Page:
Anaemia and Dietary Diversity among Pregnant Women in Margibi and Grand Cape Mount Counties, Liberia.
Anaemia and Dietary Diversity among Pregnant Women
Background: Globally, anaemia remains a severe public health concern among women of reproductive ages, including pregnant women in developing countries such as Liberia. Poor dietary diversity is a major contributor to micronutrient deficiencies. However, there is limited documentation of anaemia prevalence and dietary diversity among pregnant women in Liberia.
Objective: The present study assessed the prevalence of anaemia and dietary diversity among pregnant women in the Margibi and Grand Cape Mount Counties in Liberia.
Methods: The study design was cross-sectional. Systematic sampling was used to recruit 139 pregnant women between 15 - 49 years from antenatal clinics in Margibi and Grand Cape Mount counties. Dietary intake obtained from a 24-hour recall was used to assess dietary diversity following the FAO dietary diversity determination protocol for women in their reproductive ages. Anaemia was determined from blood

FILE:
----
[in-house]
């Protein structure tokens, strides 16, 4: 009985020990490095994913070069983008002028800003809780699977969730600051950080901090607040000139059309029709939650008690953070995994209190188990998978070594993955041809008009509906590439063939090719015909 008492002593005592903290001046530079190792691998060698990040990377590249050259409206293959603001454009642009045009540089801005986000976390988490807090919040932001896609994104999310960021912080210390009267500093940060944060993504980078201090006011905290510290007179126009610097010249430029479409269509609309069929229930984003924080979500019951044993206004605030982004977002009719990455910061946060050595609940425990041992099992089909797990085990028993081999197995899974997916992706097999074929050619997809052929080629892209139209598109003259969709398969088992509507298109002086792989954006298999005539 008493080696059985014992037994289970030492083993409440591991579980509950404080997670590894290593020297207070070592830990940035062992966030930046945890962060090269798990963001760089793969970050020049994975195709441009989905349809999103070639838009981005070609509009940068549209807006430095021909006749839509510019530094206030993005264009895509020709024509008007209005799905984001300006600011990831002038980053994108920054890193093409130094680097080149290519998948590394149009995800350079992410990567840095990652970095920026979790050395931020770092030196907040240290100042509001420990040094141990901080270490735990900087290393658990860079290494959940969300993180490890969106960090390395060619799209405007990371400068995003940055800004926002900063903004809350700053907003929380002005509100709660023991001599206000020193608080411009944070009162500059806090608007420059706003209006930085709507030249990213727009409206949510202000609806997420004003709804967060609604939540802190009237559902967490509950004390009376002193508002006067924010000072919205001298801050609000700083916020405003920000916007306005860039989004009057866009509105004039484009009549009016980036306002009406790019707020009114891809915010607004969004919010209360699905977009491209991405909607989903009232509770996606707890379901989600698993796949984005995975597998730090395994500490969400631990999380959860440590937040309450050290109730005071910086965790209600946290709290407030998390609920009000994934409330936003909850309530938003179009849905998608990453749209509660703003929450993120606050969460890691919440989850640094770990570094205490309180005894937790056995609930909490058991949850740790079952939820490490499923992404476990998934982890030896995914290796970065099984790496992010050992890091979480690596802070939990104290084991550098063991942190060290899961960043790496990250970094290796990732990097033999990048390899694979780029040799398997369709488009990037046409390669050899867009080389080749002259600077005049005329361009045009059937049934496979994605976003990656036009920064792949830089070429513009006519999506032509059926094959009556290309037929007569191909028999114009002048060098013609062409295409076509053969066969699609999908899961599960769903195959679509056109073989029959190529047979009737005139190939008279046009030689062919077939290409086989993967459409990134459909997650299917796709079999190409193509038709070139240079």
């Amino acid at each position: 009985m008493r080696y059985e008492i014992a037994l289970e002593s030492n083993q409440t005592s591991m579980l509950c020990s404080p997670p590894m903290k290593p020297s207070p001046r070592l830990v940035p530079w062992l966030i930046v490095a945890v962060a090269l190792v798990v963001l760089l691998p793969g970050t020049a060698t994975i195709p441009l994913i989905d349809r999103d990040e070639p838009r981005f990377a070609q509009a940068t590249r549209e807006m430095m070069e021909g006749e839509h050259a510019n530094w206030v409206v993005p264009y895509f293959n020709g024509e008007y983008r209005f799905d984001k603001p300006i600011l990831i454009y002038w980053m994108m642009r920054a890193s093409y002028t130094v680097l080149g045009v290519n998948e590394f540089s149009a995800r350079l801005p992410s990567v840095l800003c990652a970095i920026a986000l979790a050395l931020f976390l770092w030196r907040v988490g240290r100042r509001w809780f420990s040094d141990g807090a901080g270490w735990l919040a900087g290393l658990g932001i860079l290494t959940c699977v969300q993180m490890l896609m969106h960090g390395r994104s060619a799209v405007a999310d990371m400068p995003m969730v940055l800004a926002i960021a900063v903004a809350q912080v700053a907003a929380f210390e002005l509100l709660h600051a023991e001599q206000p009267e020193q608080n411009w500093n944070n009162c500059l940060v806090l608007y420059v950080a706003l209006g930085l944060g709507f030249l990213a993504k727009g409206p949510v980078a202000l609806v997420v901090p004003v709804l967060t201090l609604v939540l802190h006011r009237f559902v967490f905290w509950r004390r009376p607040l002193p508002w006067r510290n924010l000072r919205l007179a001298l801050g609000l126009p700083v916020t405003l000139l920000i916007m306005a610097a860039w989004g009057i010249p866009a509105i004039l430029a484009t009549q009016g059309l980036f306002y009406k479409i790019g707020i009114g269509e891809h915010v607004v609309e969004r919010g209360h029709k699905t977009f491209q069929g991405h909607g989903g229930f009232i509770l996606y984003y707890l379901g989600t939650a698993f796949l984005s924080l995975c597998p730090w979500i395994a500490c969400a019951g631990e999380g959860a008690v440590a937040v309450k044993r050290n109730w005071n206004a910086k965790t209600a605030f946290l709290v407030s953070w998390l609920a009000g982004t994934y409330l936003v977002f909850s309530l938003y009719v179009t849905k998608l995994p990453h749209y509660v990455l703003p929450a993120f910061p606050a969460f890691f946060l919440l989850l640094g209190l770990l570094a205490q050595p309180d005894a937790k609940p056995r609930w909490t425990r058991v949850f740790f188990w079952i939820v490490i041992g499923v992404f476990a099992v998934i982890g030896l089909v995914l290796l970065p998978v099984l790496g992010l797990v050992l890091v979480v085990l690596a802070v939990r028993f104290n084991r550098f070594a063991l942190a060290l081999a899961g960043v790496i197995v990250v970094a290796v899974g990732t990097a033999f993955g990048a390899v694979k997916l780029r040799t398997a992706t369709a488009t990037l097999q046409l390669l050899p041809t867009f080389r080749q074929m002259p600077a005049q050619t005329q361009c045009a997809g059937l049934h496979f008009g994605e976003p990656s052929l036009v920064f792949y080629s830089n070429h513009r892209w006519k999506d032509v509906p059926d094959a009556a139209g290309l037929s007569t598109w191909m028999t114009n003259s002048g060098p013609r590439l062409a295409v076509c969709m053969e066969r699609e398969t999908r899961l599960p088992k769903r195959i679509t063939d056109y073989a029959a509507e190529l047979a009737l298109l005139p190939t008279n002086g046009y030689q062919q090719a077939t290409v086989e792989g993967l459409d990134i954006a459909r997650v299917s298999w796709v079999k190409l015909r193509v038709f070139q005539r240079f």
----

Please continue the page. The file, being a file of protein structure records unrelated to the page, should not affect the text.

obtained from finger pricks using a Hemocue.
Results: Nearly all the pregnant women (98.1%) consumed grains. Conversely, only a few women (23.7%) consumed vitamin A-rich fruits and vegetables. Anaemia was discovered in 54% of the pregnant women. The mean haemoglobin level was 10.44 ± 1.46 g/dl. The mean Minimum Dietary Diversity among women of reproductive age (MDD-W) was 3.57 ± 1.01. There was no significant association between anaemia and dietary diversity among 12 pregnant women. Poor dietary diversity was observed in 83.5% of the pregnant women, 85.1% in Margibi and 80.8% in Grand Cape Mount, respectively.
Conclusion: This study confirms evidence of anaemia and poor dietary diversity among pregnant women. It highlights evidence for the need to encourage and improve diversity in dietary intake. This can be achieved through awareness, education and knowledge of dietary diversity during pregnancy.